Monday, February 22, 2010

Homeowners Need to Consider Possible Legal Issues Before Deciding to 'Walk Away' from Mortgage Payment

/PRNewswire/ -- Homeowners who are considering "walking away" from their home to avoid making their mortgage payment need to know that their mortgage company may try to file a lawsuit to recover the amount owed on the home.

In addition, homeowners who sell their home for less than the amount they owe - a process called a "short sale" -- may be sued for the unpaid balance, even after the sale of the home. Finally, homeowners with unpaid home equity loans or second mortgages may also face legal action if they "walk away" from an unpaid mortgage or conclude a short sale.

"My advice is that no homeowner should ever simply 'walk away' or 'turn in the keys' without receiving a document that absolves them of all liability," said Frank Alexander, professor of law at Emory University School of Law and a member of the board of directors of Consumer Credit Counseling Service (CCCS) of Greater Atlanta.

"A borrower facing a foreclosure should assume that a post-foreclosure lawsuit is possible," said Alexander. "In addition, no homeowner should ever participate in a short sale without receiving a signed agreement clarifying that all outstanding debt has been forgiven. The same is true for all deed-in-lieu of foreclosure resolutions."

Before the current mortgage crisis, mortgage companies usually did not sue homeowners after foreclosure or short sales because many borrowers had little income and few remaining assets, according to Alexander.

But the increase in homeowners deciding to "walk away" from their homes means mortgage companies may file more lawsuits to try and recoup their losses. In addition, Alexander says that mortgage companies are often selling promissory notes for the amount owed on the mortgage, at steep discounts, to collection agencies. The collection agencies will likely pursue the former homeowner to collect the amount owed.

Because some borrowers who decide to "walk away" from their homes still have good incomes, Alexander predicts an increase in the number of lawsuits filed by mortgage companies to obtain garnishment of a homeowner's wages. "Garnishment actions are going to become quite common in late 2010 and throughout 2011 and 2012," he says.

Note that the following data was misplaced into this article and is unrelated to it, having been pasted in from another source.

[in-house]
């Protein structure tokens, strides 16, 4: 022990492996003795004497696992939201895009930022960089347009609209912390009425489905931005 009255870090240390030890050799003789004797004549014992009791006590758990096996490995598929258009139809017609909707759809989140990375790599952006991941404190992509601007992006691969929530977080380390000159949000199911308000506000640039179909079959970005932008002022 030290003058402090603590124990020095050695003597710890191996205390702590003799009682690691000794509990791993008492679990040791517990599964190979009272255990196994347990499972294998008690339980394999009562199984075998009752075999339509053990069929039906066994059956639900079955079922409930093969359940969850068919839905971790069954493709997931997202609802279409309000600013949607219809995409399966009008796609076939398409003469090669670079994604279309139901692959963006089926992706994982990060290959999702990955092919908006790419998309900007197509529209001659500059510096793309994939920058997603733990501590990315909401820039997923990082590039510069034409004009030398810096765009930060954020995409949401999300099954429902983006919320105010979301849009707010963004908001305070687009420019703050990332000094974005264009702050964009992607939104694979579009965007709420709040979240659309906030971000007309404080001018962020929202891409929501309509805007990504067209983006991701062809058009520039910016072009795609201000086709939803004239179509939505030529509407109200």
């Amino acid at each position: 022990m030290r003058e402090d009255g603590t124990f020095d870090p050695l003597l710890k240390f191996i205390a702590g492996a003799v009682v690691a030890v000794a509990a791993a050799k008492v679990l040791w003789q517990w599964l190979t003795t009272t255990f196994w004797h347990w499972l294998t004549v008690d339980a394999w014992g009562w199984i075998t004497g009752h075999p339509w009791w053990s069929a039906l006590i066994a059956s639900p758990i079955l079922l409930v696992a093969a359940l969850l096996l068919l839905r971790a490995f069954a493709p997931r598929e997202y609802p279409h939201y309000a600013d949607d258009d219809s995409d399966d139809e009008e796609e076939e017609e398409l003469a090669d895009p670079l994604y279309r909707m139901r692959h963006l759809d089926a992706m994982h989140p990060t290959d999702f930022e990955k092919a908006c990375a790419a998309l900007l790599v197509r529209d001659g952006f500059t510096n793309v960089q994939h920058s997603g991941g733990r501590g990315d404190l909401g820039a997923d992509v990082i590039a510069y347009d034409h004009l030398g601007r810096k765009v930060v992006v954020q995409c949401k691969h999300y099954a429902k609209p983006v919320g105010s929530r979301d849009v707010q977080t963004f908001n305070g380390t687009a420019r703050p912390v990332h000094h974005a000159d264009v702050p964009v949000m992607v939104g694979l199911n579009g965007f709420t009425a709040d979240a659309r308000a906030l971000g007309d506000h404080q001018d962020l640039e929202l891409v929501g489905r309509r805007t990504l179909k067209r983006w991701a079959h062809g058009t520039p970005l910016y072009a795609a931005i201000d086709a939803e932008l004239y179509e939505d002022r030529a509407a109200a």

If a homeowner involved in a foreclosure, a short sale or deed-in-lieu of foreclosure has any questions about this issue, Alexander recommends that they hire an attorney to determine if their mortgage company has any basis for legal action.

Consumer Credit Counseling Service of Greater Atlanta is one of the nation's largest nonprofit foreclosure prevention counseling agencies. In 2009, the agency provided foreclosure prevention counseling to more than 105,000 homeowners across the nation.

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Thursday, February 11, 2010

Bankrate: Mortgage Rates Mostly Lower

/PRNewswire/ -- Rates for most mortgage products retreated this week, but not the average conforming 30-year fixed mortgage, which remained at 5.15 percent, according to's weekly national survey. The average 30-year fixed mortgage has an average of 0.49 discount and origination points.

To see mortgage rates in your area, go to

The average 15-year fixed mortgage slipped to 4.52 percent and the larger jumbo 30-year fixed rate fell below the 6 percent mark, to 5.95 percent. Adjustable rate mortgages were mixed, with the average 3-year ARM declining to 4.58 percent while the 5-year ARM held at 4.56 percent.

Mortgage rates were mostly lower this week. Economic and financial market jitters continue to hold mortgage rates in check, with little movement in recent weeks. The average 30-year fixed mortgage rate, in particular, has barely budged over the past month and has settled at 5.15 percent in three of the past four weeks. Should worries about Greece and other European markets abate, both Treasury yields and mortgage rates will rebound somewhat. Mortgage rates are closely related to yields on long-term government debt.

The last time mortgage rates were above 6 percent was Nov. 2008. At that time, the average rate was 6.33 percent, meaning a $200,000 loan would have carried a monthly payment of $1,241.86. With the average rate now 5.15 percent, the monthly payment for the same size loan would be $1,092.05, a savings of $150 per month for a homeowner refinancing now.

30-year fixed: 5.15% -- unchanged from last week (avg. points: 0.44)
15-year fixed: 4.52% -- down from 4.55% last week (avg. points: 0.44)
5/1 ARM: 4.56% -- unchanged from last week (avg. points: 0.34)

Bankrate's national weekly mortgage survey is conducted each Wednesday from data provided by the top 10 banks and thrifts in the top 10 markets.

For a full analysis of this week's move in mortgage rates, go to

The survey is complemented by Bankrate's weekly Rate Trend Index, in which a panel of mortgage experts predicts which way the rates are headed over the next week. More than half of the panelists, 53 percent, expect mortgage rates to remain more or less unchanged over the next week. A slightly lower percentage - 40 percent - predict an increase, while just 7 percent forecast a decline in mortgage rates over the same time period.

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